A feature I really like is that you can link the robot to other smart devices in your house to send it cleaning when you lock your front door or close your garage on your way out. It also works with Amazon’s Alexa to start running when you leave (using geolocation) and stop when you arrive home — so you never even have to think about it. If you want to run it on a regular schedule, the app can handle that, too.
If you are looking for the best clean for your buck and want to avoid the possibility that the robot won’t finish its run because of a stray piece of clutter, the Roomba j7 is the one to go with. Its cleaning prowess is largely unmatched thanks to iRobot’s decades of experience in this space, and it’s one of the easiest robot vacuums to use. The app is simple and uncluttered, with new features added frequently.
The biggest potential downside is that all Roombas are quite noisy — the loudest in my testing — and there’s no option for a quieter cleaning mode. But I do like how easy Roombas are to repair, a crucial factor for an expensive gadget you’d like to use for many years. While parts are costly, they are readily available (which is not the case for many of the other bots I tested). You can basically rebuild your bot if needed, making this an investment that should last a long time.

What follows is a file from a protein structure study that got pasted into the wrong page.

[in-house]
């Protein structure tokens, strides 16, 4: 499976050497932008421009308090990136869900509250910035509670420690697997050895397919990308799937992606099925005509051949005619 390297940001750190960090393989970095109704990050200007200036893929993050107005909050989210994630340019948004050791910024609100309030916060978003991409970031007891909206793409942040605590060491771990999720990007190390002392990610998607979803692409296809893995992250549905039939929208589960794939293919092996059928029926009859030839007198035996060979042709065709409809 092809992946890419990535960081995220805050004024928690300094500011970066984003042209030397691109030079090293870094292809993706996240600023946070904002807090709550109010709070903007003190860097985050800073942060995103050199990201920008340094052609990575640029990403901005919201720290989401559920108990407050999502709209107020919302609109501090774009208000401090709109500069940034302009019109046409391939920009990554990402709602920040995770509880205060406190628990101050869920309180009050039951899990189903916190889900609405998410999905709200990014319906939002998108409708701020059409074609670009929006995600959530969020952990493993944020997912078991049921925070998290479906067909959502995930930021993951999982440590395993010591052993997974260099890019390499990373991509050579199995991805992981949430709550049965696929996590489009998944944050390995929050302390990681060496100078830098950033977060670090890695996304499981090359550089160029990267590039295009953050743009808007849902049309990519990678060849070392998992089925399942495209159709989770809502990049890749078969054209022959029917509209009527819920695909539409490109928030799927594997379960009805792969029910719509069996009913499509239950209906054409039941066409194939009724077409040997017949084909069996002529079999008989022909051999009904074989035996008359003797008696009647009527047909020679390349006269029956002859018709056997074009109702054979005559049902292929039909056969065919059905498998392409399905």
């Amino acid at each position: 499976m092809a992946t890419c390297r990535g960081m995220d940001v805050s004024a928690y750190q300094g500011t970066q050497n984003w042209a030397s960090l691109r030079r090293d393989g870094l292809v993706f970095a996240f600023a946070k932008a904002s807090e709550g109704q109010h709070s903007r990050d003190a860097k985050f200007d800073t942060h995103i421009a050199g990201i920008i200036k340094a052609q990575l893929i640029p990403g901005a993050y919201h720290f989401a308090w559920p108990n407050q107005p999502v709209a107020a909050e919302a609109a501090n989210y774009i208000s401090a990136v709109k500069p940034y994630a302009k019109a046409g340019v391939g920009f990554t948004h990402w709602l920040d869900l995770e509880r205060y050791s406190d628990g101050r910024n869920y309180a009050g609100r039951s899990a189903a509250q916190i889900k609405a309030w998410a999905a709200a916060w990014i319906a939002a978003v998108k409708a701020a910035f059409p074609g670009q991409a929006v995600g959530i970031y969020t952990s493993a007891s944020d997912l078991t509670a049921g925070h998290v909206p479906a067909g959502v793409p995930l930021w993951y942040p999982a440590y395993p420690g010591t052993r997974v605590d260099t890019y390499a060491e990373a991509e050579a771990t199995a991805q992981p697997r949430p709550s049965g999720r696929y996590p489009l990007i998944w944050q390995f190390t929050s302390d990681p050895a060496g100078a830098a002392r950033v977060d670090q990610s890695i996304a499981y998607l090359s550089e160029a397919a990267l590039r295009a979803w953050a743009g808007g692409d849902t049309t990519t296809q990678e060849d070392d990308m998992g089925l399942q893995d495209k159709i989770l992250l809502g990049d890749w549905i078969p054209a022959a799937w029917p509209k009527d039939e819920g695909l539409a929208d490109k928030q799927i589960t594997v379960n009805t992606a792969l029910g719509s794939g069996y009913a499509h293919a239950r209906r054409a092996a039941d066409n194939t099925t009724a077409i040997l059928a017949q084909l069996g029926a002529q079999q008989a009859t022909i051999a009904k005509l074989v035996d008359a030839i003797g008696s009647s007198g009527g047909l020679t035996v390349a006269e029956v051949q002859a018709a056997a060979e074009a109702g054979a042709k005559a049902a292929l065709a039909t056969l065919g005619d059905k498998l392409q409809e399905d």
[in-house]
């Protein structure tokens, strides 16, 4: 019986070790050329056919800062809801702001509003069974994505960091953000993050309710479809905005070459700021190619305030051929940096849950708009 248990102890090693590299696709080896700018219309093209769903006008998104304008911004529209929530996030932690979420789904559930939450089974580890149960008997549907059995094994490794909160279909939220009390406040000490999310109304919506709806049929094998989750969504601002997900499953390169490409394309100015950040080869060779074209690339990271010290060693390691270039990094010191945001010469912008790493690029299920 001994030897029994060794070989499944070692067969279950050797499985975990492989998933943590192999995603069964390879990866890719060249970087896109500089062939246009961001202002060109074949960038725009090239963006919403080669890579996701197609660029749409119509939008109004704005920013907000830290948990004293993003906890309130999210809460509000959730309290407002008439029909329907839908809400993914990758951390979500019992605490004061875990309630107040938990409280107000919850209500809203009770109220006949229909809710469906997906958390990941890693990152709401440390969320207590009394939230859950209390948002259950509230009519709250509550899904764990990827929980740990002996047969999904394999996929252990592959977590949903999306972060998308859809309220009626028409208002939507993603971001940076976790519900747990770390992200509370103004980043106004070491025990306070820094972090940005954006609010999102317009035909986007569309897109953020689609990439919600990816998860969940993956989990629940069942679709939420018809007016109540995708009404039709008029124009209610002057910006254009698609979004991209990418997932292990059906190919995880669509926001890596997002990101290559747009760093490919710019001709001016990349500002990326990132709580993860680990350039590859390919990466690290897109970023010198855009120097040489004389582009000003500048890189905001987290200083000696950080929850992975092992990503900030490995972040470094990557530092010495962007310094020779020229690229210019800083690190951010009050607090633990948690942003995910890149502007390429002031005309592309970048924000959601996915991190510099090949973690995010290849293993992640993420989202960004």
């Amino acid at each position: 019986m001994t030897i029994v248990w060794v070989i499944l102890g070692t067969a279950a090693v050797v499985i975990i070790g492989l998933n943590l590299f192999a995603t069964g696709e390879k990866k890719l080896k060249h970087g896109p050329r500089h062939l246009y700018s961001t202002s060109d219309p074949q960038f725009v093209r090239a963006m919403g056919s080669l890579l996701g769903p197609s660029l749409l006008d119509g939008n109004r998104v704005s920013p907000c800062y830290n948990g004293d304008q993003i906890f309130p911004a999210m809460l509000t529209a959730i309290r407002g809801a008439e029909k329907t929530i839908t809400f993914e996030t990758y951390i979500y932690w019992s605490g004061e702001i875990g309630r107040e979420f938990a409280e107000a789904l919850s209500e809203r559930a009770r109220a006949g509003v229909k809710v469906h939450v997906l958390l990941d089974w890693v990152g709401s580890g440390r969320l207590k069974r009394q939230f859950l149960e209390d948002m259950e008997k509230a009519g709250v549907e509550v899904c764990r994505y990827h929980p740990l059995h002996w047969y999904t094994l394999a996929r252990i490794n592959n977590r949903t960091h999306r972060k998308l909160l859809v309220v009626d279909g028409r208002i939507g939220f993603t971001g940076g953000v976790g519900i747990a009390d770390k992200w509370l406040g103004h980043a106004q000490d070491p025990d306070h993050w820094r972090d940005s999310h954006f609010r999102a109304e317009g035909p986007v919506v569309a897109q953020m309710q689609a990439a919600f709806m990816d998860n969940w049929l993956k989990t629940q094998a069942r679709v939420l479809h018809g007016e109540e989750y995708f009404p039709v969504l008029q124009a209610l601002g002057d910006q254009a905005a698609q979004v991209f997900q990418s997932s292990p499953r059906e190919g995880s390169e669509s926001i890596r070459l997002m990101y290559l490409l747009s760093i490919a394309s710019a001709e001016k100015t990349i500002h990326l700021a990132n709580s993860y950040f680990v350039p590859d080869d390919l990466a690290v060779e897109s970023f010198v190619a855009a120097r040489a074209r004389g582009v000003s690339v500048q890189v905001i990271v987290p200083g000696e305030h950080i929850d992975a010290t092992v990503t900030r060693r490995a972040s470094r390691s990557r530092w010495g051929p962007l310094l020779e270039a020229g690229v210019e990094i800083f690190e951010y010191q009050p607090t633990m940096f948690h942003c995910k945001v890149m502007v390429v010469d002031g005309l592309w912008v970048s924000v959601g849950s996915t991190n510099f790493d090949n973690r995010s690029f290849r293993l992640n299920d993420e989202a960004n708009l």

Best robot vacuum on a budget
For $300 (and often available for less), this is the least you can spend on a bot and get a decent experience. Yes, there are cheaper options, but those are mainly what are known as “bump and roll” bots. They roll until they bump into something, then trundle off in another direction. This means they often miss spots. The Roborock E4 uses a dual gyroscope and OpticEye sensor system to navigate your home by “feel.” It moves in a somewhat methodical pattern that covers all the ground it can reach.
The E4 also packs a powerful 5,200mAh battery, the same found in the higher-end Roborock S7 and unheard of in robots in this price range, allowing it to run for about 200 minutes. Its closest competitor for this spot, the Yeedi k650, only goes for 130 minutes. Since most bots can recharge and resume, run time isn’t as big of a deal as it once was. But it’s still more convenient if your bot can get the job done in one go.
As with most budget robot vacuum cleaners, there are no mapping features, so if you need to create keep-out zones — and a door won’t work — you’ll have to purchase some magnetic tape to create a barrier. The Roborock E4 also has an impressively large 640-milliliter bin and four suction levels (silent, balanced, turbo, and max), so you can run it for a light clean without much noise. It’s compatible with Google Home and Amazon’s Alexa. But without mapping, voice commands are limited to start, stop, and pause. You can also add a mopping pad to this bot. It costs extra and, with a small 180ml reservoir, it’s not an effective substitute for a proper mop. But it will help get up any fine dust the robot’s suction action missed.